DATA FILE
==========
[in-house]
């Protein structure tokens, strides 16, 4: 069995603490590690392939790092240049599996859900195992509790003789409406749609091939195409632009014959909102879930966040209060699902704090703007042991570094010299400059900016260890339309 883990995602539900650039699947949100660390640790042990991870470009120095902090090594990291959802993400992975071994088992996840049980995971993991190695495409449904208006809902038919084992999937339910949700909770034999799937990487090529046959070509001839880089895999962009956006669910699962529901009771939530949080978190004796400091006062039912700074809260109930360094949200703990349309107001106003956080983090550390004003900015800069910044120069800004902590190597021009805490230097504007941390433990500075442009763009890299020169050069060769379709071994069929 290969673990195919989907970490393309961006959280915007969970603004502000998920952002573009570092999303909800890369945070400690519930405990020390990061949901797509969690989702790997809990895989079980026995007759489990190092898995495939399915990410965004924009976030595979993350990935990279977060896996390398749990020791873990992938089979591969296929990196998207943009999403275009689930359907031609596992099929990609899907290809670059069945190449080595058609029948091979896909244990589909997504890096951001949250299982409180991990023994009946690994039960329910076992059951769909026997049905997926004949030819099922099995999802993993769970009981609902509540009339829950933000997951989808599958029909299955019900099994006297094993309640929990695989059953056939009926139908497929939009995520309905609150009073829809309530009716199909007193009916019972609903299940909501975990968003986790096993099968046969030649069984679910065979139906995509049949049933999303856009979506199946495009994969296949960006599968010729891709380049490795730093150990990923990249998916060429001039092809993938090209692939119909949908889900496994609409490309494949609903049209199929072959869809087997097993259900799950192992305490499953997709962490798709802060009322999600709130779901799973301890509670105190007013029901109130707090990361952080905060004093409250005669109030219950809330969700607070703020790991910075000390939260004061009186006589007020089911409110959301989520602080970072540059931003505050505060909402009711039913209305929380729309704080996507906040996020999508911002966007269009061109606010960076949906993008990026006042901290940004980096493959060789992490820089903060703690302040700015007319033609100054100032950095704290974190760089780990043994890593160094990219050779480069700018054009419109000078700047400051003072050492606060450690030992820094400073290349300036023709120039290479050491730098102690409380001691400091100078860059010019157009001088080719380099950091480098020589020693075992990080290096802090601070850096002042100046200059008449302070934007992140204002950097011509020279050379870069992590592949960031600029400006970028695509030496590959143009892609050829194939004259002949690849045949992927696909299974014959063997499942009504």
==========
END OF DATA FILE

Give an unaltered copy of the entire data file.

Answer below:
[in-house]
């Protein structure tokens, strides 16, 4: 069995603490590690392939790092240049599996859900195992509790003789409406749609091939195409632009014959909102879930966040209060699902704090703007042991570094010299400059900016260890339309 883990995602539900650039699947949100660390640790042990991870470009120095902090090594990291959802993400992975071994088992996840049980995971993991190695495409449904208006809902038919084992999937339910949700909770034999799937990487090529046959070509001839880089895999962009956006669910699962529901009771939530949080978190004796400091006062039912700074809260109930360094949200703990349309107001106003956080983090550390004003900015800069910044120069800004902590190597021009805490230097504007941390433990500075442009763009890299020169050069060769379709071994069929 290969673990195919989907970490393309961006959280915007969970603004502000998920952002573009570092999303909800890369945070400690519930405990020390990061949901797509969690989702790997809990895989079980026995007759489990190092898995495939399915990410965004924009976030595979993350990935990279977060896996390398749990020791873990992938089979591969296929990196998207943009999403275009689930359907031609596992099929990609899907290809670059069945190449080595058609029948091979896909244990589909997504890096951001949250299982409180991990023994009946690994039960329910076992059951769909026997049905997926004949030819099922099995999802993993769970009981609902509540009339829950933000997951989808599958029909299955019900099994006297094993309640929990695989059953056939009926139908497929939009995520309905609150009073829809309530009716199909007193009916019972609903299940909501975990968003986790096993099968046969030649069984679910065979139906995509049949049933999303856009979506199946495009994969296949960006599968010729891709380049490795730093150990990923990249998916060429001039092809993938090209692939119909949908889900496994609409490309494949609903049209199929072959869809087997097993259900799950192992305490499953997709962490798709802060009322999600709130779901799973301890509670105190007013029901109130707090990361952080905060004093409250005669109030219950809330969700607070703020790991910075000390939260004061009186006589007020089911409110959301989520602080970072540059931003505050505060909402009711039913209305929380729309704080996507906040996020999508911002966007269009061109606010960076949906993008990026006042901290940004980096493959060789992490820089903060703690302040700015007319033609100054100032950095704290974190760089780990043994890593160094990219050779480069700018054009419109000078700047400051003072050492606060450690030992820094400073290349300036023709120039290479050491730098102690409380001691400091100078860059010019157009001088080719380099950091480098020589020693075992990080290096802090601070850096002042100046200059008449302070934007992140204002950097011509020279050379870069992590592949960031600029400006970028695509030496590959143009892609050829194939004259002949690849045949992927696909299974014959063997499942009504």